A team of Canadian-based researchers have developed the Lupus Interactive Navigator (LIN), a web-based self-management program for those with systemic lupus erythematosus (SLE), that was rated as highly acceptable in content and usability by patients.

“As chronic disease models of care evolve toward self-management, it is increasingly important to develop and validate tools that support providers and engage patients. The LIN is an example of such a tool. It was very well received by patients, and considered easy to navigate with sufficient quantity and quality of content,” wrote Paul R. Fortin, MD, MPH, from the Université Laval in Quebec City, QC, Canada and colleagues.

Development of the LIN was based on results from preliminary comprehensive needs assessments and was adapted from the Oncology Interactive Navigator, a web-based tool developed for those with cancer. Medical researchers, writers, designers, and programmers worked with clinical experts and those with SLE to develop content for the LIN.

To test the content and usability of the LIN, researchers recruited 43 women meeting the 1997 SLE American College of Rheumatology SLE criteria from 5 Canadian SLE clinics based in university health centers in Vancouver, Edmonton, Winnipeg, Montreal and Quebec City. 

The average age was 43.6 (SD 15.9) years, disease duration averaged 14.1 (SD 10.8) years, 57% (21/37) were married, and 86% (32/37) had completed post-secondary education. Weekly reported average Internet usage was 15.8 (SD 24.6) hours with 2.8 (SD 0.9) hours used for health information.

The participants were provided information on how to access the LIN website and were asked to use computers, tablets, or mobile phones to browse the LIN over a 2-week period. The number of log-ins and the duration of each session were recorded for each participant. Following the 2-week testing period, participants were contacted for a 30-minute telephone interview to assess their opinions about the LIN and to identify areas for improvement. Thirty-seven of the women completed the follow-up phone interview.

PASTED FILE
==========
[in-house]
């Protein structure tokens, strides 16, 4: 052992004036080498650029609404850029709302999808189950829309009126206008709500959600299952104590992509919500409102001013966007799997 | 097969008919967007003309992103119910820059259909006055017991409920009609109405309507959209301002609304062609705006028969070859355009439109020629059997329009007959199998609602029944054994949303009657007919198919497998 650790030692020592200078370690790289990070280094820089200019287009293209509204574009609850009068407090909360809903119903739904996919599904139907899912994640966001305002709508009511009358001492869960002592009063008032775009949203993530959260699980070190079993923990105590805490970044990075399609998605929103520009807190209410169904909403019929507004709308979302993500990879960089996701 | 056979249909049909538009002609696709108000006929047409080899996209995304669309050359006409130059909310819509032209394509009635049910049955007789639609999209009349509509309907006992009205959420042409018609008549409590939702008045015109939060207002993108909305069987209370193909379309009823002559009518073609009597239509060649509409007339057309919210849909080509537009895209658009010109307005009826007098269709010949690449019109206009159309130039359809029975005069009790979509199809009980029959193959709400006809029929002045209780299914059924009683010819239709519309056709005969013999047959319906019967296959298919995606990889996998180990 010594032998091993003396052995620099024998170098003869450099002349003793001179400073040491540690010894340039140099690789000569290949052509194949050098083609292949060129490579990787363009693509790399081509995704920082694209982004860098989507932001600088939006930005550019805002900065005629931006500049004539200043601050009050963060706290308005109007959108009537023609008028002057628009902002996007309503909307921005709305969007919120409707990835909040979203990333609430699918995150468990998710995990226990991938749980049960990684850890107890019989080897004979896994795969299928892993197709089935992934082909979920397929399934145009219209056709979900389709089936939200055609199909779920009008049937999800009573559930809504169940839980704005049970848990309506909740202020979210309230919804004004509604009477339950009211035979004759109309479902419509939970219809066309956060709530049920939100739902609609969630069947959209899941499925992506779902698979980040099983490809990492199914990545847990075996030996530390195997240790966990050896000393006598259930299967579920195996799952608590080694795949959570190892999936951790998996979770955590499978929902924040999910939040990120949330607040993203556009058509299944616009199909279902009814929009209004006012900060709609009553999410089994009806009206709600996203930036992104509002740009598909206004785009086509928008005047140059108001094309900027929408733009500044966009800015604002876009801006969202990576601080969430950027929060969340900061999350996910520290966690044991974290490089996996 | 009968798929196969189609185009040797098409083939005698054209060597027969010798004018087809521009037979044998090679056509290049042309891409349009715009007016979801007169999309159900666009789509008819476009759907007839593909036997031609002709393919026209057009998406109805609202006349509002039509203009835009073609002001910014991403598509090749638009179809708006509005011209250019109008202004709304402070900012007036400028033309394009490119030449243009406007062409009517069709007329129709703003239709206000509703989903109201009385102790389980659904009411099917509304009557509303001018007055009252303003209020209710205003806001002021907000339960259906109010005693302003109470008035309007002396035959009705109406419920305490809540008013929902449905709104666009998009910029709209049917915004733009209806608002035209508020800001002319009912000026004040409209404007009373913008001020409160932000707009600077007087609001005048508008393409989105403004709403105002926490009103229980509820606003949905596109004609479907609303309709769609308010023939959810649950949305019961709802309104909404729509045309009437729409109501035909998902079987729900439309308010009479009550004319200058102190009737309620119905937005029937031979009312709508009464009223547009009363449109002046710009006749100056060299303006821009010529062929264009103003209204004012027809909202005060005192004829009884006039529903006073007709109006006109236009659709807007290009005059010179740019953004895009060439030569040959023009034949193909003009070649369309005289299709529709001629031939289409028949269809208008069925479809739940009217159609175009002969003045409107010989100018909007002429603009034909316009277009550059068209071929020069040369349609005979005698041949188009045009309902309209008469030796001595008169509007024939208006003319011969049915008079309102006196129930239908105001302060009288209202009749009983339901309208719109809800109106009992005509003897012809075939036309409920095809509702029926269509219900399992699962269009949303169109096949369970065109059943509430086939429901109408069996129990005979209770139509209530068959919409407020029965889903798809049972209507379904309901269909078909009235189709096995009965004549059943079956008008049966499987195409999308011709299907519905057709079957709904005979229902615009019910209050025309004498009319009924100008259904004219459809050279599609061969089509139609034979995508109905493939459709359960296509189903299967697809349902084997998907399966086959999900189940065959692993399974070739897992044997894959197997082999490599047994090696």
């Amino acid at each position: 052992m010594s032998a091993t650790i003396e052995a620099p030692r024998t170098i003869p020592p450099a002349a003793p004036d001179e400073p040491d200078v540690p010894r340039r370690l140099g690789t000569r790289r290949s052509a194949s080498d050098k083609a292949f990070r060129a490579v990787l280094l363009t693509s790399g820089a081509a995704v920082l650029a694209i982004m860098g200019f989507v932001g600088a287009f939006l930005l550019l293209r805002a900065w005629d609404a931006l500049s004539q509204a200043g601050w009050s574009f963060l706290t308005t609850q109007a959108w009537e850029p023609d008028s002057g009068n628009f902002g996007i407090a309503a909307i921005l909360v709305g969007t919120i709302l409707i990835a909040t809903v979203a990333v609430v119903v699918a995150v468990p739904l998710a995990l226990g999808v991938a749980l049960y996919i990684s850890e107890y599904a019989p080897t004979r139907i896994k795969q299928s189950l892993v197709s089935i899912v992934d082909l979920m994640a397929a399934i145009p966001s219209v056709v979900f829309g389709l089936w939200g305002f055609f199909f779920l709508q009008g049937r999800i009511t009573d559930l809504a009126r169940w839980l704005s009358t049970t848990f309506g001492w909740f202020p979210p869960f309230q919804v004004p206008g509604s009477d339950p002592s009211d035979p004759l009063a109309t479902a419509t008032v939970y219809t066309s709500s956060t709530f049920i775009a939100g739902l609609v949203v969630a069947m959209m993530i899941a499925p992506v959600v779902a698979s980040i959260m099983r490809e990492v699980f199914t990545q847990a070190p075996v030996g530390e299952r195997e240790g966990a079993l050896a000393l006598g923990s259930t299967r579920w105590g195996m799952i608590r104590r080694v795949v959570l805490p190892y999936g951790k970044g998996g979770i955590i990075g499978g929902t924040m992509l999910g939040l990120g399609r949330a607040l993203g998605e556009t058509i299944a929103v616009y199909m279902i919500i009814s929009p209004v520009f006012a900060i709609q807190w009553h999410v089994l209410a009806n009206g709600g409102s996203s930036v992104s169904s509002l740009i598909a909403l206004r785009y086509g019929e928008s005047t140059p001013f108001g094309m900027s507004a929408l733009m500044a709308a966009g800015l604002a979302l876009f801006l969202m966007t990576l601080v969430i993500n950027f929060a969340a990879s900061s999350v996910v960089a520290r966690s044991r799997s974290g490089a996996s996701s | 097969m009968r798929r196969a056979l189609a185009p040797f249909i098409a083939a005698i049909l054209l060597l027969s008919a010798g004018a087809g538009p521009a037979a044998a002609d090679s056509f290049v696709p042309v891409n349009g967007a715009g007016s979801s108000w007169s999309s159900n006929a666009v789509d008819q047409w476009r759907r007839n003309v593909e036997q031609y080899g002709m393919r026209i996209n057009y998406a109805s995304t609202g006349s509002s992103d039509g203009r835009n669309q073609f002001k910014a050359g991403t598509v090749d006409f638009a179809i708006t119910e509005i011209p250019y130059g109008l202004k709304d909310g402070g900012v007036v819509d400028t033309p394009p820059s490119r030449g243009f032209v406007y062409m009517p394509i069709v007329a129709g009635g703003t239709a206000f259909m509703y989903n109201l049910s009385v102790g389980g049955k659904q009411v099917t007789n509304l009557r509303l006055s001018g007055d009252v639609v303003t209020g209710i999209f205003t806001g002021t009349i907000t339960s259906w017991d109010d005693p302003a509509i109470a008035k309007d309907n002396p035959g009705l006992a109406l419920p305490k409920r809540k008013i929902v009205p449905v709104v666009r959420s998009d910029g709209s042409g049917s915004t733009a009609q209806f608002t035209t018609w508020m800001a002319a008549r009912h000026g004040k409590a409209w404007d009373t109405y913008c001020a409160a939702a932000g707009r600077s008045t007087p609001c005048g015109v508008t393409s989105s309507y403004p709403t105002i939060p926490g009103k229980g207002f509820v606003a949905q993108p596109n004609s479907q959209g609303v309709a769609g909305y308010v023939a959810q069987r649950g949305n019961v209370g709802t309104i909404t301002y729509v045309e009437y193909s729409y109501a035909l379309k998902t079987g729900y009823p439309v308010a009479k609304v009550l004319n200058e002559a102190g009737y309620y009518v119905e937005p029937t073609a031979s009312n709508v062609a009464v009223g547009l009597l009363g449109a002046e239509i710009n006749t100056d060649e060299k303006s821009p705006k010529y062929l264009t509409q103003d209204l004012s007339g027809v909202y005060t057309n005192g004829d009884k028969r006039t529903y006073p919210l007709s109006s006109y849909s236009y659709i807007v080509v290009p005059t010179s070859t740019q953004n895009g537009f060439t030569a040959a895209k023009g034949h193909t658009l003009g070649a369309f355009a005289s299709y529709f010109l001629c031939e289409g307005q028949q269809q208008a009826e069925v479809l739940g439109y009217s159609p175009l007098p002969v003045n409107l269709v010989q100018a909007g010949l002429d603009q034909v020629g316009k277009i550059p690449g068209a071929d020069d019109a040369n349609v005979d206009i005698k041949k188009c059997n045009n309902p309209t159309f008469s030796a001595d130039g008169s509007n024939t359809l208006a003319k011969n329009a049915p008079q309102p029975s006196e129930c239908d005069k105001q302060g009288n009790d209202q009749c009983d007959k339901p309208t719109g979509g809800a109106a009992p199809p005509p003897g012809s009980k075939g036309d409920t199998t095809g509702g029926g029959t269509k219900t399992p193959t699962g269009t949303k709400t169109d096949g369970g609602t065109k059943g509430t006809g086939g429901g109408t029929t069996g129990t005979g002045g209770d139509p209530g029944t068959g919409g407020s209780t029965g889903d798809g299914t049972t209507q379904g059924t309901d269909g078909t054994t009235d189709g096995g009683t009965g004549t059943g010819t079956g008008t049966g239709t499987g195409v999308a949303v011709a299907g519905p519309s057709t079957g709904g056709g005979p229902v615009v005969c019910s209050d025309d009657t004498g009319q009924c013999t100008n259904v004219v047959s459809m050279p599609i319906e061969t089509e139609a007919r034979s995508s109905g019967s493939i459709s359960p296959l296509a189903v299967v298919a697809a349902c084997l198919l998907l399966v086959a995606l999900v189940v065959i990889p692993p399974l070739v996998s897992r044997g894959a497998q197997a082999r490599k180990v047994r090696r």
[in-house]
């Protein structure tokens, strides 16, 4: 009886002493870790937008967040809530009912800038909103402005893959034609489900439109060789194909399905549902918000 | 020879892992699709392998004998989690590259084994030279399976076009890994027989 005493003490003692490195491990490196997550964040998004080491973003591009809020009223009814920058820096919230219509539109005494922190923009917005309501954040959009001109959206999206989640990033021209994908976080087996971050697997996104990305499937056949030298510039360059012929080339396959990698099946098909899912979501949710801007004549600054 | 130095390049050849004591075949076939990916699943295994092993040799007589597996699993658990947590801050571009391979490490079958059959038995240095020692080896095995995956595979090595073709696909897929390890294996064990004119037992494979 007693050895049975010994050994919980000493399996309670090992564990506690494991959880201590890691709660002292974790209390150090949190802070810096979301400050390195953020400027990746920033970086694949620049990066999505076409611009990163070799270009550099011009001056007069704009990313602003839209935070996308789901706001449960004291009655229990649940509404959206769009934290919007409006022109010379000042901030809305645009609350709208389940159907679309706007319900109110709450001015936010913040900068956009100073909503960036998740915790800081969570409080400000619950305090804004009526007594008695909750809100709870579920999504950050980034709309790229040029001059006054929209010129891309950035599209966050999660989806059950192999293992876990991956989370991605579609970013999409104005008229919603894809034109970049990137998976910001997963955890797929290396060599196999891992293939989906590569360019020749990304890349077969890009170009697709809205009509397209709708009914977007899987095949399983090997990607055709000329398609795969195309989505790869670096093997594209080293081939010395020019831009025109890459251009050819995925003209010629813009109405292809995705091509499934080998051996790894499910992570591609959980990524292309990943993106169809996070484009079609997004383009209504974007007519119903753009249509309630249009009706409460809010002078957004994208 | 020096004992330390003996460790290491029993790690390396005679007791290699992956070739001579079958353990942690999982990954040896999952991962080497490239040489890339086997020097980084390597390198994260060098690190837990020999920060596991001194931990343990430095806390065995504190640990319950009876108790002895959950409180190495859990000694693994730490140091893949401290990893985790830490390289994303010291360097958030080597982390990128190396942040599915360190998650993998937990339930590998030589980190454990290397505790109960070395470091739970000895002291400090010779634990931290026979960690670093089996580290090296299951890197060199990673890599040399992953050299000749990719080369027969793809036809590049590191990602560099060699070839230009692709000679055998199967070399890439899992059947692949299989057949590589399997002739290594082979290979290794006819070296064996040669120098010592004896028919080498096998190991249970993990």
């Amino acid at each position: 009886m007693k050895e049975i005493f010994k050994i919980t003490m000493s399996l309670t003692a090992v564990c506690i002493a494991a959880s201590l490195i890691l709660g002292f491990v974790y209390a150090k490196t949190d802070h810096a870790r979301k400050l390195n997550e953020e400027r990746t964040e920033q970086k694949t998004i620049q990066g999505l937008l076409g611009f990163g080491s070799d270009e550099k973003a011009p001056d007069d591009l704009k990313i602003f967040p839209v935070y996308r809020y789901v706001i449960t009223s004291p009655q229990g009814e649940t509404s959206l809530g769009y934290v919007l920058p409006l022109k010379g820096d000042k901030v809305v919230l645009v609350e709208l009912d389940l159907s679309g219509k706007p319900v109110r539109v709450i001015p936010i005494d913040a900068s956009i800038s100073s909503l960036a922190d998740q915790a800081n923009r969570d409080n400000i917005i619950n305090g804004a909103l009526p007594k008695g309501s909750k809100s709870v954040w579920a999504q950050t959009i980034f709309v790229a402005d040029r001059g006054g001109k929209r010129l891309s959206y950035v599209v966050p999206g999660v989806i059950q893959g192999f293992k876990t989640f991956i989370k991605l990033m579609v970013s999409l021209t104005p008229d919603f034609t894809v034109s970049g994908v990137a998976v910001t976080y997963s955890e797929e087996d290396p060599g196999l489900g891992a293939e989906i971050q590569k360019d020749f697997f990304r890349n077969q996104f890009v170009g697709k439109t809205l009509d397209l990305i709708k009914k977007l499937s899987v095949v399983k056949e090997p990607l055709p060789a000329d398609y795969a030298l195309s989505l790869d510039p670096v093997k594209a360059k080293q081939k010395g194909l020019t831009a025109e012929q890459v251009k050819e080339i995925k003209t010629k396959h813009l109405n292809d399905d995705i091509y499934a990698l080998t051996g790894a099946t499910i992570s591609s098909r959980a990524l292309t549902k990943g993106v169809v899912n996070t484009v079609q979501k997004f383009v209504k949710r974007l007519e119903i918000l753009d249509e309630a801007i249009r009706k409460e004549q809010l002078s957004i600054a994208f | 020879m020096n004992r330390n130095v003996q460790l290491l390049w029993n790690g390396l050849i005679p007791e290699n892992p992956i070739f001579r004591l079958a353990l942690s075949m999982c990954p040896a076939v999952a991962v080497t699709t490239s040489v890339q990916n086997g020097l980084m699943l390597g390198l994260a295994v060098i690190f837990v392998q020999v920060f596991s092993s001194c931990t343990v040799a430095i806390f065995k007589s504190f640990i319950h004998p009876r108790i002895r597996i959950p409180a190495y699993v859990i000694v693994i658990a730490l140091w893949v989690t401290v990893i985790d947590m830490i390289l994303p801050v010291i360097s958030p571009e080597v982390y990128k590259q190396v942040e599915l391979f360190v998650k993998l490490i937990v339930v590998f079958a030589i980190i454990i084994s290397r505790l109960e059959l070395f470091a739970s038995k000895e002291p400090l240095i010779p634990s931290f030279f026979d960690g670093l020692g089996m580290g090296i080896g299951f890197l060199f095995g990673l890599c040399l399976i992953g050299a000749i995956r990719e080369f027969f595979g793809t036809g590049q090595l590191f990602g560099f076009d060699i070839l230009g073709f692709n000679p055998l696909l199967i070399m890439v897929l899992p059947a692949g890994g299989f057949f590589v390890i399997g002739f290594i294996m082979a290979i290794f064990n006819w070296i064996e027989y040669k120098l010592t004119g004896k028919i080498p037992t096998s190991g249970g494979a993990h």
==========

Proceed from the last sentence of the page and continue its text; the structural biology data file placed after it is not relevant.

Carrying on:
Over 97% (36/37) of the participants were in high to very high agreement that the content was useful, credible, and relevant. All participants strongly agreed that they would recommend this website to others with SLE seeking information about SLE, and 89% (33/37) would refer to it to answer their own future questions about SLE. Participants also agreed that family and friends would benefit from accessing the LIN.

Somewhat lower scores were given to information about knowledge and medications, helpfulness in maintaining good health habits, and preparing for clinic visits (67-69%). 

“The information provided on the LIN may be most helpful for individuals lacking experience with the disease, such as those newly diagnosed. Our results suggest the need to tailor the content for persons with more SLE experience,” the researchers wrote.

Summary and Clinical Applicability 

The LIN tool examined in this study offers a unique way to help patients self-manage SLE.

“As chronic disease models of care evolve toward self-management, it is increasingly important to develop and validate tools that support providers and engage patients. The LIN is an example of such a tool. It was very well received by patients, and considered easy to navigate with sufficient quantity and quality of content,” the researchers wrote.

Limitations and Disclosures

The researchers address a number of potential limitations to the study:

1. Participants were recruited from tertiary care centers and tended to be well educated. They therefore may not be entirely representative of the full spectrum of persons with SLE.

2. Participants were all women; findings are therefore not generalizable to men, who represent 10% of the SLE population.

3. Most of the participants had SLE for several years, meaning their analysis of the LIN was affected by their own experience of living with SLE for that period of time. Many participants mentioned that the LIN would be useful for patients newly diagnosed with SLE.